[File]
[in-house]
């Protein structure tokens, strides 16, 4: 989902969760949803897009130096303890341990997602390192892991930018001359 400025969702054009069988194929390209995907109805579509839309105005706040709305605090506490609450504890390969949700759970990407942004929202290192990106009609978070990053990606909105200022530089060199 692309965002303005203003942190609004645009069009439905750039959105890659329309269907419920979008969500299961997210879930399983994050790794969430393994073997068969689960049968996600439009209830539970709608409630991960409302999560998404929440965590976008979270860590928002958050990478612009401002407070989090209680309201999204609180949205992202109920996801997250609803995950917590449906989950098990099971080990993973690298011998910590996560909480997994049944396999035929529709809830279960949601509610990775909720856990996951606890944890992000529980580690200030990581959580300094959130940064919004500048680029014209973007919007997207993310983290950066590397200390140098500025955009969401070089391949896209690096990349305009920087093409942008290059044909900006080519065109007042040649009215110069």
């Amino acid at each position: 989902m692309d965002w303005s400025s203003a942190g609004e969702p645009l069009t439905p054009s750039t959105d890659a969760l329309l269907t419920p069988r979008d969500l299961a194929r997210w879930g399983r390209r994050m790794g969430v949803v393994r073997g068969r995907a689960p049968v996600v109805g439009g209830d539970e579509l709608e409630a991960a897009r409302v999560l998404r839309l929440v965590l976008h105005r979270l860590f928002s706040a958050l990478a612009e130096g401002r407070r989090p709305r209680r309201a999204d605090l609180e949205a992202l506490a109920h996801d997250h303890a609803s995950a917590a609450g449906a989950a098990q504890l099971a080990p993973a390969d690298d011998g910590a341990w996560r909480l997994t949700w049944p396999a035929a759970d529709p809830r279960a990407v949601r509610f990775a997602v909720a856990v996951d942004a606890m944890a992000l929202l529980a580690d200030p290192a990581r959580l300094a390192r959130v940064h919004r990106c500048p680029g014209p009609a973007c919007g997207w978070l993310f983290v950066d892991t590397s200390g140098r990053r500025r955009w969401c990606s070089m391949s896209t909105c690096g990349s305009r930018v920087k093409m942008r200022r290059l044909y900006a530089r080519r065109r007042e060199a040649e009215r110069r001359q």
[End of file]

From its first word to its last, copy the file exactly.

[in-house]
């Protein structure tokens, strides 16, 4: 989902969760949803897009130096303890341990997602390192892991930018001359 400025969702054009069988194929390209995907109805579509839309105005706040709305605090506490609450504890390969949700759970990407942004929202290192990106009609978070990053990606909105200022530089060199 692309965002303005203003942190609004645009069009439905750039959105890659329309269907419920979008969500299961997210879930399983994050790794969430393994073997068969689960049968996600439009209830539970709608409630991960409302999560998404929440965590976008979270860590928002958050990478612009401002407070989090209680309201999204609180949205992202109920996801997250609803995950917590449906989950098990099971080990993973690298011998910590996560909480997994049944396999035929529709809830279960949601509610990775909720856990996951606890944890992000529980580690200030990581959580300094959130940064919004500048680029014209973007919007997207993310983290950066590397200390140098500025955009969401070089391949896209690096990349305009920087093409942008290059044909900006080519065109007042040649009215110069």
């Amino acid at each position: 989902m692309d965002w303005s400025s203003a942190g609004e969702p645009l069009t439905p054009s750039t959105d890659a969760l329309l269907t419920p069988r979008d969500l299961a194929r997210w879930g399983r390209r994050m790794g969430v949803v393994r073997g068969r995907a689960p049968v996600v109805g439009g209830d539970e579509l709608e409630a991960a897009r409302v999560l998404r839309l929440v965590l976008h105005r979270l860590f928002s706040a958050l990478a612009e130096g401002r407070r989090p709305r209680r309201a999204d605090l609180e949205a992202l506490a109920h996801d997250h303890a609803s995950a917590a609450g449906a989950a098990q504890l099971a080990p993973a390969d690298d011998g910590a341990w996560r909480l997994t949700w049944p396999a035929a759970d529709p809830r279960a990407v949601r509610f990775a997602v909720a856990v996951d942004a606890m944890a992000l929202l529980a580690d200030p290192a990581r959580l300094a390192r959130v940064h919004r990106c500048p680029g014209p009609a973007c919007g997207w978070l993310f983290v950066d892991t590397s200390g140098r990053r500025r955009w969401c990606s070089m391949s896209t909105c690096g990349s305009r930018v920087k093409m942008r200022r290059l044909y900006a530089r080519r065109r007042e060199a040649e009215r110069r001359q």